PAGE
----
We picked a really warm, sunny day with hardly any wind to go up on top of the bridge to work on the HAM antenna.  It was only about ten below zero but we were out there a long time and I needed my blue ski mask to keep from getting frostbitten.

As the ship moves along the broken ice often tips up on its side along the side of the ship.  My job was to measure how thick it was every hour.  The red ball, hung on a rope down near the surface of the ice, is exactly two feet across, so it looks like this ice was about eight feet thick, wouldn't you say?  Oh, and the water under the ice?  About nine thousand feet deep.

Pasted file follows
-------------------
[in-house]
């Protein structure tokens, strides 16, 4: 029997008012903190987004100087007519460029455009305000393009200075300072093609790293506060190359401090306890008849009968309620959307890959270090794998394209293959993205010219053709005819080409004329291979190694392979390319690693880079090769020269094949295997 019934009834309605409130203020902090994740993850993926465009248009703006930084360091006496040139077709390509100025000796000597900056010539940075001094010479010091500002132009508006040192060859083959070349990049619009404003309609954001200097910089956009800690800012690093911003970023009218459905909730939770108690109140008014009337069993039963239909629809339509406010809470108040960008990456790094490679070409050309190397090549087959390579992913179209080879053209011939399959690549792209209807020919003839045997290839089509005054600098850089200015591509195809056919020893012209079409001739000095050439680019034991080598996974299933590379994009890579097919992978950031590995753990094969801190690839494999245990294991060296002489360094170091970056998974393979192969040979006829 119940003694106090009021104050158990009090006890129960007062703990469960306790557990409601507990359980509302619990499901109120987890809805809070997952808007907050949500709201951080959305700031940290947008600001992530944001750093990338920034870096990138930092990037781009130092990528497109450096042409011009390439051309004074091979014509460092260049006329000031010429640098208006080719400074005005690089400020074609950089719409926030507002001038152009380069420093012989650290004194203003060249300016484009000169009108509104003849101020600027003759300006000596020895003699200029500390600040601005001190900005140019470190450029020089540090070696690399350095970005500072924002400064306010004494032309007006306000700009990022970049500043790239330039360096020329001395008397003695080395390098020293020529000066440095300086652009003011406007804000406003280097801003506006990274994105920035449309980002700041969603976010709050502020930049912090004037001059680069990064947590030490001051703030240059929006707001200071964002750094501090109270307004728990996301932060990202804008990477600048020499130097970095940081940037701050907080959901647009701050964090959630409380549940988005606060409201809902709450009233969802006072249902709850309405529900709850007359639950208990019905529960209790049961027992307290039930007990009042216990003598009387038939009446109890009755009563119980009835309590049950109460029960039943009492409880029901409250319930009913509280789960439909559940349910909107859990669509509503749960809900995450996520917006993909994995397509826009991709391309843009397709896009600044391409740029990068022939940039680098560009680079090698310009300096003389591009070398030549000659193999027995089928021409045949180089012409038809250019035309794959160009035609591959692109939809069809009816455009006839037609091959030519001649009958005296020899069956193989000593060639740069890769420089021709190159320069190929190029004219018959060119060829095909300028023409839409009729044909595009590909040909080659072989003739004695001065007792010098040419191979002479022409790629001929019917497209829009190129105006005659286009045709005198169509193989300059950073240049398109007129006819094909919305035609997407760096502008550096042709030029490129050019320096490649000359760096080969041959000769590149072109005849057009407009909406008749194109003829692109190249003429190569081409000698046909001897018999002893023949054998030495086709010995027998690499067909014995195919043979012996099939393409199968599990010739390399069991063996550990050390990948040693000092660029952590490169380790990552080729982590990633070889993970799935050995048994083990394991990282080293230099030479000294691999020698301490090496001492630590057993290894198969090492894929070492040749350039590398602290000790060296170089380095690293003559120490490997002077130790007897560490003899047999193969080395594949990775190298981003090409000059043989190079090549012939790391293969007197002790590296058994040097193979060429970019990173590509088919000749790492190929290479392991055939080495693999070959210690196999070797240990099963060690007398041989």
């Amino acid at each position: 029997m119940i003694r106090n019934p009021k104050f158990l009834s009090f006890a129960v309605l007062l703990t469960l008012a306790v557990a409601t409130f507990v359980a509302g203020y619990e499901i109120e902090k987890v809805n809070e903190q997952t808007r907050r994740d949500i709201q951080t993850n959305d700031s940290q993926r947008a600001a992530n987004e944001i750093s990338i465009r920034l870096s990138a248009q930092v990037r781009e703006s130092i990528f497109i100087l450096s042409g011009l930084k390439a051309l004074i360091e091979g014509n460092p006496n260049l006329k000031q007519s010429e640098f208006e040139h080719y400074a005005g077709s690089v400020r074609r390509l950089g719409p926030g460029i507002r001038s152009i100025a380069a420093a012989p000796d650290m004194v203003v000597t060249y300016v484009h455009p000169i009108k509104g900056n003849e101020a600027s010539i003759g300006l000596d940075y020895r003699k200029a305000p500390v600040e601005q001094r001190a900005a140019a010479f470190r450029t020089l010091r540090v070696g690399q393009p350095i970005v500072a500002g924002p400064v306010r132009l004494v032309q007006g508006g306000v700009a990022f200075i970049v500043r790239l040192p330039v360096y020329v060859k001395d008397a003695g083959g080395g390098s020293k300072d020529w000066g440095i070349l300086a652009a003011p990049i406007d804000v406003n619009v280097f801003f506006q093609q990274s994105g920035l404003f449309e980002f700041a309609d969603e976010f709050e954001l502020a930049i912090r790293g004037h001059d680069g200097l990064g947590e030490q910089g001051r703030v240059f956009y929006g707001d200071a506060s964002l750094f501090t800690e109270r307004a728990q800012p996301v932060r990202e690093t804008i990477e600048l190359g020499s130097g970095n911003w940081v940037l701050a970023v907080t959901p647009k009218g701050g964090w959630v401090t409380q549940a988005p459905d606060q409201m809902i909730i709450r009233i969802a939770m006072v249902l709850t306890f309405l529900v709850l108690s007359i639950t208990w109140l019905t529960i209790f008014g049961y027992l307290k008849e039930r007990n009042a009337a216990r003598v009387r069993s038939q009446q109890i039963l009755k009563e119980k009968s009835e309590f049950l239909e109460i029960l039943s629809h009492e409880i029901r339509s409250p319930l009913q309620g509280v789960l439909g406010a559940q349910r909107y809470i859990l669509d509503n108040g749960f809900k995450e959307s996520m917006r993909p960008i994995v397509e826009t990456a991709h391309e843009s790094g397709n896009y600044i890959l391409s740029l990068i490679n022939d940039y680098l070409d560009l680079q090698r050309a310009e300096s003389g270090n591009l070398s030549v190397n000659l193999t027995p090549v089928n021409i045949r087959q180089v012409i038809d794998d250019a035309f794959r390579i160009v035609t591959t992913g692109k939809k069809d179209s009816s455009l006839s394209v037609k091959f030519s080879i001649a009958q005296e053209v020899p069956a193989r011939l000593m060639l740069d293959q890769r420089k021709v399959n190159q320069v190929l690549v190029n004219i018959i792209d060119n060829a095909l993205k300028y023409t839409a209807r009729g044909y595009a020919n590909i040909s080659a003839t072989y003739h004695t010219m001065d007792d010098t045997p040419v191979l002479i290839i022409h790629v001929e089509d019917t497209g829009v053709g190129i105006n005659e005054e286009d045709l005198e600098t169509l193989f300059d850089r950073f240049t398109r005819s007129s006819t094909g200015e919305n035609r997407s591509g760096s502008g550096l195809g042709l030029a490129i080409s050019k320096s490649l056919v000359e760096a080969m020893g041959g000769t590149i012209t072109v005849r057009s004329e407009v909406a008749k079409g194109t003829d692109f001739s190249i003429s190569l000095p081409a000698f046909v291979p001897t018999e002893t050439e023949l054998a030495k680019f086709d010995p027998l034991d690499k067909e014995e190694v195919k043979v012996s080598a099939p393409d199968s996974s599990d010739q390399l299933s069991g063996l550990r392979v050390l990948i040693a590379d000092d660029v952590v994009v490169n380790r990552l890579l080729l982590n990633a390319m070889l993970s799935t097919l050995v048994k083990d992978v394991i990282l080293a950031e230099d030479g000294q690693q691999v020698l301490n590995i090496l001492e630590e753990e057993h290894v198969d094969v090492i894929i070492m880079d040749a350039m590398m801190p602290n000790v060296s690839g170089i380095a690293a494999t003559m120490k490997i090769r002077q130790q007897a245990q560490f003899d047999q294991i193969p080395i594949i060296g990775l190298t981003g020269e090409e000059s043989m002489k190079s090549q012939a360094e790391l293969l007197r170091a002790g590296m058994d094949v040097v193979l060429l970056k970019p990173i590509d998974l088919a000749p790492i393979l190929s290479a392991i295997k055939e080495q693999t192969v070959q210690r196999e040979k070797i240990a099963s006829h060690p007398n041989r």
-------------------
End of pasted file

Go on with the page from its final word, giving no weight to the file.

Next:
Here is the land of the Antarctic continent.  You can see the mountains at Cape Adare, with sea ice and some open stretches of water called polynyas (pole-een-ya).  Here the sun never got any lower than the tops of the mountains and was up 24 hours a day.

These guys were scooting along on their bellies, diving into the water and swimming around catching fish for dinner.  There were actually about 20 but most of them were already in the water.